By M.S. Sacry for the Valley Journal
Green energy is the wave of the future, with more and more solar systems coming online every day.
But as new technologies have proliferated, policies haven’t always kept up, and lack of uniform energy policy across the country means that many solar power producers in Montana are losing banked energy they would be credited for elsewhere.
Rich Gebhardt installed a solar array in October 2018. The system is tied into the grid. It includes built-in safety measures including a special breaker.
“You have to be able to turn it off at any time,” Gebhardt said. “There are some extraordinary expenses that go into the array that Mission Valley Power requires.”
Gebhardt benefited from a process called net metering. Net metering allows people who generate more energy than used to receive a credit on their bill. In exchange, Gebhardt’s excess power enters the grid, and can be sold to other customers on the system. Gebhardt said Mission Valley Power told him around 50-60 customers participate in the solar program.
“In the summertime my experience has been that we generate a lot more than we use and in the winter time we use a lot more than we can generate,” Gebhardt said.
For two years Gebhardt generated energy and had a running banked energy credit.
In April 2021, all of his banked energy credit, approximately $350, disappeared on his bill. Gebhardt was told that Mission Valley Power has an annual “true up” period where in April of every year, the banked energy bill resets to zero.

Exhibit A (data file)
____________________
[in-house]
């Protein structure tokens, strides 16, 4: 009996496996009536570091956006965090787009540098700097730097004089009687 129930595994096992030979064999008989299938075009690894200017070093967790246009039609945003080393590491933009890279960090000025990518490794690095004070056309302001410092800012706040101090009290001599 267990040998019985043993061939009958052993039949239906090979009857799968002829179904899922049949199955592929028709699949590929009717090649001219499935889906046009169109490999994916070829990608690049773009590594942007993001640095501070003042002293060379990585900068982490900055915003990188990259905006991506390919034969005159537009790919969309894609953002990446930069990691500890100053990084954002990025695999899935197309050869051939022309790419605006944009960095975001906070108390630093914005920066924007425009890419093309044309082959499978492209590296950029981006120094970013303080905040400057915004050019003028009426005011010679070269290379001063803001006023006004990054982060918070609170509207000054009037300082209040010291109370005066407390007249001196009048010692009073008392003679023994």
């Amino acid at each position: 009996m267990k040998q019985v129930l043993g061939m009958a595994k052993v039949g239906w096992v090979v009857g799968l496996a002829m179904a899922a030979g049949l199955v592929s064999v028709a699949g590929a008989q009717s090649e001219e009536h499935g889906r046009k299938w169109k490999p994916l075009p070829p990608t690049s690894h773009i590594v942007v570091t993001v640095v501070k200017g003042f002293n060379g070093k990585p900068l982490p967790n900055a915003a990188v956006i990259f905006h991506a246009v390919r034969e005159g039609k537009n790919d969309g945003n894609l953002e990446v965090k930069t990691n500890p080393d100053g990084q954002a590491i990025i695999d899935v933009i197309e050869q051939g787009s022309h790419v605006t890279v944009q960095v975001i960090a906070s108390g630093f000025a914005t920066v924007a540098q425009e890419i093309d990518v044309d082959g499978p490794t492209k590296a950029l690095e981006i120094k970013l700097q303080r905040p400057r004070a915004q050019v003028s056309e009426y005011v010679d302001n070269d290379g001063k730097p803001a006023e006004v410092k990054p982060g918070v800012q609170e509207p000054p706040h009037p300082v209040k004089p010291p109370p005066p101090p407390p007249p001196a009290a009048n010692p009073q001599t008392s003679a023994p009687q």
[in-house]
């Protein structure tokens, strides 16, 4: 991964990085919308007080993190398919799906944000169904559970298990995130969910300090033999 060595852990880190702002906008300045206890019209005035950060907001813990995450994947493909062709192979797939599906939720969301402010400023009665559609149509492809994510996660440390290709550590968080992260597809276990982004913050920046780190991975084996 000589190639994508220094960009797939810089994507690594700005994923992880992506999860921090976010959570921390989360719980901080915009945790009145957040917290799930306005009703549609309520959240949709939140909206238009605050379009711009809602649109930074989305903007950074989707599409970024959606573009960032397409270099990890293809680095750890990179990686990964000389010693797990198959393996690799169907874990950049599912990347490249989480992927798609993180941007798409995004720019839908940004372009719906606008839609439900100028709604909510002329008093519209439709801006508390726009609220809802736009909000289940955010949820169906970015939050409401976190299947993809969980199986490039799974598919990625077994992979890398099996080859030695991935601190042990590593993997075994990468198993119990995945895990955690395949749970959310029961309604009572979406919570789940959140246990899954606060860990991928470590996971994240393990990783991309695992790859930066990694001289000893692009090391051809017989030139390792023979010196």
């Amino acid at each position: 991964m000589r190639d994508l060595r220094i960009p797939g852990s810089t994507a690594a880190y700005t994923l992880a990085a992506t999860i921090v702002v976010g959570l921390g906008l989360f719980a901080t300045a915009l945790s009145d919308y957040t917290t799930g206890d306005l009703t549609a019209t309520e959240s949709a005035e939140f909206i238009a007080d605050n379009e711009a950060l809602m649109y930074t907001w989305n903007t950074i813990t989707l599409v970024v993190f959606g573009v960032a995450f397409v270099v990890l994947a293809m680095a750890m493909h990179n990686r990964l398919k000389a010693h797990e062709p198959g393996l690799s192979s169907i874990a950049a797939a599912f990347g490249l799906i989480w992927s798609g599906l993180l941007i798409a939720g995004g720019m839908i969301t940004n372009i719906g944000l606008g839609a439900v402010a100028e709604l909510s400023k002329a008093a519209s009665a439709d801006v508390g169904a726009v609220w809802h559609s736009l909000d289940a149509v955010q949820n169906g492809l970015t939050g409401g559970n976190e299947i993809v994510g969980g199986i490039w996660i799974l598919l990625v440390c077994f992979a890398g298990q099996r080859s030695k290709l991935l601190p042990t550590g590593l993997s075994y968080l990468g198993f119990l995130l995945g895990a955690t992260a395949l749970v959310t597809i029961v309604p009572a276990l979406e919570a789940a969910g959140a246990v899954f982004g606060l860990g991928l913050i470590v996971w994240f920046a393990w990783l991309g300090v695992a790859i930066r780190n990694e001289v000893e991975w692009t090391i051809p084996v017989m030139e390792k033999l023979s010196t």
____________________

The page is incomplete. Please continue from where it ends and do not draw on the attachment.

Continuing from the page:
“Nothing was ever said to me that they would have a true-up period, Gebhardt said. “There was nothing in their literature. I was not told anything either. There was no true up used with me in April 19 and April 20.”
Gebhardt said Mission Valley Power gave him copies of a policy that was adopted in 2005 saying that there would be an annual true up period. He said at that time he couldn’t find it on the company’s website, though it has since been updated there. He also says he kept copies of the documents signed for the power agreement, and they don’t match the ones Mission Valley Power provided him copies of from their files. He believes the files were altered.
Mission Valley Power’s General Manager Jean Matt said that the company is federally regulated and cannot comment on individual customer’s accounts. Upon more investigation, it appears that …….